Haemarthrosis is bleeding into a joint (haem' means blood and 'arthrosis' means joint).
The joint can rapidly become hot and tense.
What causes an haemarthrosis?
Haemarthrosis may result from damage to blood vessels from injury or surgery, or spontaneously in bleeding disorders such as haemophilia.
How can a haemarthrosis swell so much?
Haemarthrosis can result in acute and painful knee swelling. It may seem impossible that the joint can swell so much, but the blood is contained by the capsule of the knee, and it is really the capsule that swells, becoming inflated like a balloon.
Illustration depicting the capsule swollen and distended. It would normally be deflated like a popped balloon.
How is haemarthrosis managed?
Larger amounts of blood after injury or surgery are generally aspirated with a needle and syringe. Aspiration can offer rapid relief of discomfort. If the knee swells up again straight after the aspiration, one should suspect a bleeding disorder or a blood vessel that needs tying off.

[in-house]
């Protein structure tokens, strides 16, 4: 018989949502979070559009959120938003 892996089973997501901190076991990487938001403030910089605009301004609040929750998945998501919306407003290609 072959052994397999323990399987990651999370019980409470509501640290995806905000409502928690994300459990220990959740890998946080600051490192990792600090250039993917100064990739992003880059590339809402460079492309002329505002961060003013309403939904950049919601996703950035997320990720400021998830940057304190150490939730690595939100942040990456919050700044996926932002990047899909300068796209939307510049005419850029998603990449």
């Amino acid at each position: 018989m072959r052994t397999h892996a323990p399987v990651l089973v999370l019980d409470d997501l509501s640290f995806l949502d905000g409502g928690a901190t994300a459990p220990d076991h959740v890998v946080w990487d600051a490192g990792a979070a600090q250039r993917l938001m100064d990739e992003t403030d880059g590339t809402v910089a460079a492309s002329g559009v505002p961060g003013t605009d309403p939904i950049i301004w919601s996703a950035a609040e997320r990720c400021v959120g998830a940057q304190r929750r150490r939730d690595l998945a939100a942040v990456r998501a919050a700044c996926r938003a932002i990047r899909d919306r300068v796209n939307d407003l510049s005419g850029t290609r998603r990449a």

What happens if a haemarthrosis is not aspirated?
A small haemarthrosis may resolve on its own without aspiration. A larger bleed may leave residual blood in the joint, which can cause inflammation and internal scarring (arthrofibrosis).
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